It sure is a wretched hive of scum and villainy, might even be the best place in the galaxy if you’re into that kind of stuff. Mos Eisley is hardly pretty, a bunch of yellow houses crammed together around a crashed spaceship, but I doubt anyone goes there for the magnificent view. Come to think of it, I doubt anyone goes anywhere on Tatooine for the sightseeing.
Let’s not pretend that Star Wars: Galaxies is an especially pretty game. It’s not. It’s old, after all – 6 years is a long time. Tatooine is just as depressing as a desert planet is supposed to be – the only things you’ll see if you travel by land between Mos Eisley and Anchorhead are some banthas and a couple of player built houses, sharing the bleak and sandy landscape. The only other features are hills and ravines, none of them especially detailed. No “gasp, look at that thing!”-moments to be found.
What the game does have, though, is ambiance. Compared to a lot of modern MMOs, Tatooine feels like an actual planet. Not only because of the large, expansive areas filled with absolutely bloody nothing, but because the mood and atmosphere conveys a strange feeling of realism. The houses outside of town have been placed there by players, not everywhere you look or go is designed to fit a quest or a lore purpose. You can see and hear spaceships passing above your head, you have to buy a ticket for the shuttle between the various ports. It’s all in the details, without designing the environment so hard that it becomes stale.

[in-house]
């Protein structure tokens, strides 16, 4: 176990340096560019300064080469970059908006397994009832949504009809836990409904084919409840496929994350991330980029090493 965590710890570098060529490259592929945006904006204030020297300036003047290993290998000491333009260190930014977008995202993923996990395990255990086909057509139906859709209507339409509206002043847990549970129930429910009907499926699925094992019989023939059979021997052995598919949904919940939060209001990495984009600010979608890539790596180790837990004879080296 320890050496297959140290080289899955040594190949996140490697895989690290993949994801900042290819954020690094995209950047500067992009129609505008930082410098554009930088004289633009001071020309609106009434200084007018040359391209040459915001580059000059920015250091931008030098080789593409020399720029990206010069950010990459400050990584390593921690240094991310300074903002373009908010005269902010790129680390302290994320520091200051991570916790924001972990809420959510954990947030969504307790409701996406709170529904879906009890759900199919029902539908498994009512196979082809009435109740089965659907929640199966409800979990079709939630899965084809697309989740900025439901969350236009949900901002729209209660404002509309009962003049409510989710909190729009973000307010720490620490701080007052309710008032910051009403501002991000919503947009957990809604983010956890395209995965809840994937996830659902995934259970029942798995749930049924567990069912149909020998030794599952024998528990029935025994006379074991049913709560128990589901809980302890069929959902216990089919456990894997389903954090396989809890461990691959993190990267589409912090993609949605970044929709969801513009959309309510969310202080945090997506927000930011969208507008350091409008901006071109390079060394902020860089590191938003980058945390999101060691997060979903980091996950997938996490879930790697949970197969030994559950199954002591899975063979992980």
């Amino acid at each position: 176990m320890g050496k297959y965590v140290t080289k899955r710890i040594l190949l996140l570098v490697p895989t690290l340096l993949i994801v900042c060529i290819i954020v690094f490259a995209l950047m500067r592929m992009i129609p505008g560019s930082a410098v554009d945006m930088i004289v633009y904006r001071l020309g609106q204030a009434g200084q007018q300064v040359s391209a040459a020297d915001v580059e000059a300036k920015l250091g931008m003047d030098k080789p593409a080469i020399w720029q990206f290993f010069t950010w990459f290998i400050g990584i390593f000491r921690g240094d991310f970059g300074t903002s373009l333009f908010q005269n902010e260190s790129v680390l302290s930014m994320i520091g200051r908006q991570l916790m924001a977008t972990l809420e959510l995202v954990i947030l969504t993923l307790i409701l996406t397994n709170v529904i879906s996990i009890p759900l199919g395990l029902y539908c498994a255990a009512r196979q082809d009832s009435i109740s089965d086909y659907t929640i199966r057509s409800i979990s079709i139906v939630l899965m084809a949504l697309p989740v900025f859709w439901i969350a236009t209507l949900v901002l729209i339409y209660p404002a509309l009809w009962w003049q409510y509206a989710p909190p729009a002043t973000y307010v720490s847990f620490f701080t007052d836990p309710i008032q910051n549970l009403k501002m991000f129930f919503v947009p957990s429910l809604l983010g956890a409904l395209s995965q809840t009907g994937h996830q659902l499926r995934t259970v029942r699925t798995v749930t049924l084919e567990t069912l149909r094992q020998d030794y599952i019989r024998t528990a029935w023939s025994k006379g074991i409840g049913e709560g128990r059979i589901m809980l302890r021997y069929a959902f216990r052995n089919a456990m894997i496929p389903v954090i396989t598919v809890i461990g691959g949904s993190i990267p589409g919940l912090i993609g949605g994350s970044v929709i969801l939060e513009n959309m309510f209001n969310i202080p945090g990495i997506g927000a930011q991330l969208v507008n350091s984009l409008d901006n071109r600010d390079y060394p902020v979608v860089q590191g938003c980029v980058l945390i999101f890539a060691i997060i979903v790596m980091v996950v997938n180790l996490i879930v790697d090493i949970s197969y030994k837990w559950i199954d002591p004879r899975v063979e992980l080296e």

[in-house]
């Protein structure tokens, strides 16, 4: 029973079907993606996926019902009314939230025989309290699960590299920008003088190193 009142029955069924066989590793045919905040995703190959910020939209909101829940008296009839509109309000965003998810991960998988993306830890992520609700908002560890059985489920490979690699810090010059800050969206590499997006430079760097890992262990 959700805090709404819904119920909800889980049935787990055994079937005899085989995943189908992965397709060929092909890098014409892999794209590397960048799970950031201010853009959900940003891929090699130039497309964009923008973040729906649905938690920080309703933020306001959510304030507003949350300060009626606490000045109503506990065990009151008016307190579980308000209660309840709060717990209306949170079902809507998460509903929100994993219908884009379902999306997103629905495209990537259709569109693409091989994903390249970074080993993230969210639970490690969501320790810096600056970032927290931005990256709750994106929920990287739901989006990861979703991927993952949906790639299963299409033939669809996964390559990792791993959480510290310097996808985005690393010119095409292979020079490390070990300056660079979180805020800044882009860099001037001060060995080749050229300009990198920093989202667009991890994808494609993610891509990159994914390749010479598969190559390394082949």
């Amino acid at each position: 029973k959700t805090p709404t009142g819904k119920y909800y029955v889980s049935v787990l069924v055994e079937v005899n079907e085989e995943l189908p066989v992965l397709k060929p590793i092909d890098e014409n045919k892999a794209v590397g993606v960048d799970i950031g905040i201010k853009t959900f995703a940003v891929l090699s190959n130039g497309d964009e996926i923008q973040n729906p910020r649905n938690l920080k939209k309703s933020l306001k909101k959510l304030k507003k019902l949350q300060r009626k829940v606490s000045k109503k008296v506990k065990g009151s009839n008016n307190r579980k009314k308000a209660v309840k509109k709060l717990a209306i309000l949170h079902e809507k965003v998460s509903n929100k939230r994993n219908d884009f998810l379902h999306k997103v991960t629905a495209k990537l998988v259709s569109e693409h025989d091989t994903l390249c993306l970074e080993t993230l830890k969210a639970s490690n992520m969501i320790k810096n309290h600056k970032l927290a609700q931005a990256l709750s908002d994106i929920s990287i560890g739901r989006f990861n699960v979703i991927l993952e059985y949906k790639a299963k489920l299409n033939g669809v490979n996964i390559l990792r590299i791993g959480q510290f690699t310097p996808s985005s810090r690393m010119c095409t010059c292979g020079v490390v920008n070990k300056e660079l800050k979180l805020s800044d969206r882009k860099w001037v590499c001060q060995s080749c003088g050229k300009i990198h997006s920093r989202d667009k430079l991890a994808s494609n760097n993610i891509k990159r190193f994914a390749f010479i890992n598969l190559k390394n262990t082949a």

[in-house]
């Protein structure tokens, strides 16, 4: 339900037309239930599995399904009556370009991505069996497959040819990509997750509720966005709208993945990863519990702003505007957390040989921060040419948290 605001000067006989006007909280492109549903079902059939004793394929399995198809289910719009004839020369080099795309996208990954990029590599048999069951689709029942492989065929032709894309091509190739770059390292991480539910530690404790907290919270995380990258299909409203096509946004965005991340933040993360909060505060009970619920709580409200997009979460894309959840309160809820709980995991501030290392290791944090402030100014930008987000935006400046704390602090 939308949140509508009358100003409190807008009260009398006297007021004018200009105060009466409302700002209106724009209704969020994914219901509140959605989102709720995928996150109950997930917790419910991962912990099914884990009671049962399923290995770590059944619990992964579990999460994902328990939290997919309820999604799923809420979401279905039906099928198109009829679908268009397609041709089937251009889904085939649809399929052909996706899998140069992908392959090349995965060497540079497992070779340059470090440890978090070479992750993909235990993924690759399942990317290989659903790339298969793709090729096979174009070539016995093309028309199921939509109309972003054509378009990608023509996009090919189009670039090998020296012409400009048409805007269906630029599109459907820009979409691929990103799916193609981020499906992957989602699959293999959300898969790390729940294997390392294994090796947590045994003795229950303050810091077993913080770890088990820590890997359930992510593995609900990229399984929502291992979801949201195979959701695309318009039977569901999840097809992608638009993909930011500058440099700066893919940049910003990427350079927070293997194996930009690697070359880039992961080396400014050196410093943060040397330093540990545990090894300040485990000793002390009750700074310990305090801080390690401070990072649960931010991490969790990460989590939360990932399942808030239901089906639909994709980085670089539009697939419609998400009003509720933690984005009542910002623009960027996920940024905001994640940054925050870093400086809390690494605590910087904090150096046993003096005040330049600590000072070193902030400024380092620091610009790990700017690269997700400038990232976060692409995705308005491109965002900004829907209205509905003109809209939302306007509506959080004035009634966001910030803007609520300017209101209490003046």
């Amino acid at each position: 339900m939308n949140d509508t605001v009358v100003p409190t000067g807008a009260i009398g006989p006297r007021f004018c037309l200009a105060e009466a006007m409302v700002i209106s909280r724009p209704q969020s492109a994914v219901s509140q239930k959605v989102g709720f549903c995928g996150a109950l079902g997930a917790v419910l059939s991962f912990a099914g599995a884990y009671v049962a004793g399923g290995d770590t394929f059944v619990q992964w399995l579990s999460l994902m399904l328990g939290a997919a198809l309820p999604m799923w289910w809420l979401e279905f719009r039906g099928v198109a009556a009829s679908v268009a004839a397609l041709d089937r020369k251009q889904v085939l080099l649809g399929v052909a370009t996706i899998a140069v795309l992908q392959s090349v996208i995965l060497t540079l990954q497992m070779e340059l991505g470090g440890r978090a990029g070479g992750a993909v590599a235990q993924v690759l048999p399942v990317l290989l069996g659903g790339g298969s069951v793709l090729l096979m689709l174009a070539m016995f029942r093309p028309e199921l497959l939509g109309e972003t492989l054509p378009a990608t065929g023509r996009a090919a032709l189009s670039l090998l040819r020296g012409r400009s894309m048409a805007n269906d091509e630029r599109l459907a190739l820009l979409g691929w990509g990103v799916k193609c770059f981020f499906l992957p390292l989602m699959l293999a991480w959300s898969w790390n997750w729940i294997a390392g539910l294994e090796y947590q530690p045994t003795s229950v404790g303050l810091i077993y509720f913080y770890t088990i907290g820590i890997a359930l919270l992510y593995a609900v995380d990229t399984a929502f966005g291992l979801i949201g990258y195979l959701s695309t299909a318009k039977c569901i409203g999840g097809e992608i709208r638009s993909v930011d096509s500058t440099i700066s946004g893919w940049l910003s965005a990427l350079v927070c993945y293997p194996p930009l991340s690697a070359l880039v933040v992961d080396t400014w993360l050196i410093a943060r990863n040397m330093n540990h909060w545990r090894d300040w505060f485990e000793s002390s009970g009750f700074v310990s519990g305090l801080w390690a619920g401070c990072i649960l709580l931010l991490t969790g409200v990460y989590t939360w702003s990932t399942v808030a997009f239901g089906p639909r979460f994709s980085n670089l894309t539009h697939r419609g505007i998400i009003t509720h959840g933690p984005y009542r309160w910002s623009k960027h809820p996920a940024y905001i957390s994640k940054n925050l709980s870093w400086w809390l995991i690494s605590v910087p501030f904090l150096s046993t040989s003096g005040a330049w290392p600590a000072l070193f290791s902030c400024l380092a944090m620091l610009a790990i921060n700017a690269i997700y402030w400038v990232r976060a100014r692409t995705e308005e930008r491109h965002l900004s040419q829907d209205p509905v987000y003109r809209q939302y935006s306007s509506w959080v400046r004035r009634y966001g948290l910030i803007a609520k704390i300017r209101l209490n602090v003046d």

It’s a desert planet, it’s supposed to be stale.
I gasp when I look up and see two Star Destroyers hovering somewhere high above me, probably right outside the atmosphere. I feel dwarfed. When a sand storm hits Mos Eisley I first contemplate if it’s my speakers that have gone haywire or if it’s the wind. It’s not until I get inside that I realise that it’s the weather, it feels like I’m taking cover to get away from a potential lethal weather hazard that would probably stuff up my speeder’s engine and wreak havoc on the moving parts of my blaster rifle if I had remained outdoors.
Mos Eisley, this wretched hive of scum and villainy. My bounty hunter fits right in. Nobody seems to like me, but they have no choice but to hire my services anyway. I don’t care, I’m just looking forward to getting off this piece of sandy rock.
Ambiance. That’s the key. No matter if I will write off Star Wars: Galaxies as outdated garbage or embrace it like a marvelous MMO when I reach the end of my 30 day subscription, I will at least give it that.